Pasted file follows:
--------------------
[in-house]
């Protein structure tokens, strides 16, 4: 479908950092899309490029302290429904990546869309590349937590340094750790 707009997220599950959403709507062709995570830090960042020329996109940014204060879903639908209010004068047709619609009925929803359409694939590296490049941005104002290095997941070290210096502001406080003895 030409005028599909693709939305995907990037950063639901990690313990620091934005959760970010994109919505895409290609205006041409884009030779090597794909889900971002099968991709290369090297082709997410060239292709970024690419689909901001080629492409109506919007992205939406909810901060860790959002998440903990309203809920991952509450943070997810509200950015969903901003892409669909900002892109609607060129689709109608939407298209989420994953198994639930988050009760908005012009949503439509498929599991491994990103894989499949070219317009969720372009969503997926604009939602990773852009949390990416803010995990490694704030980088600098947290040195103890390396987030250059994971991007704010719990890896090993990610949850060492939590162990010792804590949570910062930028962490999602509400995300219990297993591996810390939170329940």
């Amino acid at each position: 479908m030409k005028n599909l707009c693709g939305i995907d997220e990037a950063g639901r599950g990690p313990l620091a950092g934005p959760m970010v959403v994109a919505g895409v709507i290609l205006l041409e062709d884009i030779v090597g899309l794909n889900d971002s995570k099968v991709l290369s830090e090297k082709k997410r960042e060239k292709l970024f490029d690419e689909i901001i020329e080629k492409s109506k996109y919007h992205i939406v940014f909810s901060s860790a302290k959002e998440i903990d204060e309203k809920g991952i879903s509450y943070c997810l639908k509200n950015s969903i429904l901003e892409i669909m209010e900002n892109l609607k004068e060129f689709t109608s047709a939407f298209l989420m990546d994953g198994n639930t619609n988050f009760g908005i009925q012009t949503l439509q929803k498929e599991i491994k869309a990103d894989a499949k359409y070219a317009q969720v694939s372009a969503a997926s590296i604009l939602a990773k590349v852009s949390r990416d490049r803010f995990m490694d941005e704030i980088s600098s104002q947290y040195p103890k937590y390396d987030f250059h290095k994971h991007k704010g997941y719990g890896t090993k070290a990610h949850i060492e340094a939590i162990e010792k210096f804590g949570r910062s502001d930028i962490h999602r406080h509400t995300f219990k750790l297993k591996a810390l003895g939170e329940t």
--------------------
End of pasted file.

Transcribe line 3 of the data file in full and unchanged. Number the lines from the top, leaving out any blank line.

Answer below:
């Amino acid at each position: 479908m030409k005028n599909l707009c693709g939305i995907d997220e990037a950063g639901r599950g990690p313990l620091a950092g934005p959760m970010v959403v994109a919505g895409v709507i290609l205006l041409e062709d884009i030779v090597g899309l794909n889900d971002s995570k099968v991709l290369s830090e090297k082709k997410r960042e060239k292709l970024f490029d690419e689909i901001i020329e080629k492409s109506k996109y919007h992205i939406v940014f909810s901060s860790a302290k959002e998440i903990d204060e309203k809920g991952i879903s509450y943070c997810l639908k509200n950015s969903i429904l901003e892409i669909m209010e900002n892109l609607k004068e060129f689709t109608s047709a939407f298209l989420m990546d994953g198994n639930t619609n988050f009760g908005i009925q012009t949503l439509q929803k498929e599991i491994k869309a990103d894989a499949k359409y070219a317009q969720v694939s372009a969503a997926s590296i604009l939602a990773k590349v852009s949390r990416d490049r803010f995990m490694d941005e704030i980088s600098s104002q947290y040195p103890k937590y390396d987030f250059h290095k994971h991007k704010g997941y719990g890896t090993k070290a990610h949850i060492e340094a939590i162990e010792k210096f804590g949570r910062s502001d930028i962490h999602r406080h509400t995300f219990k750790l297993k591996a810390l003895g939170e329940t």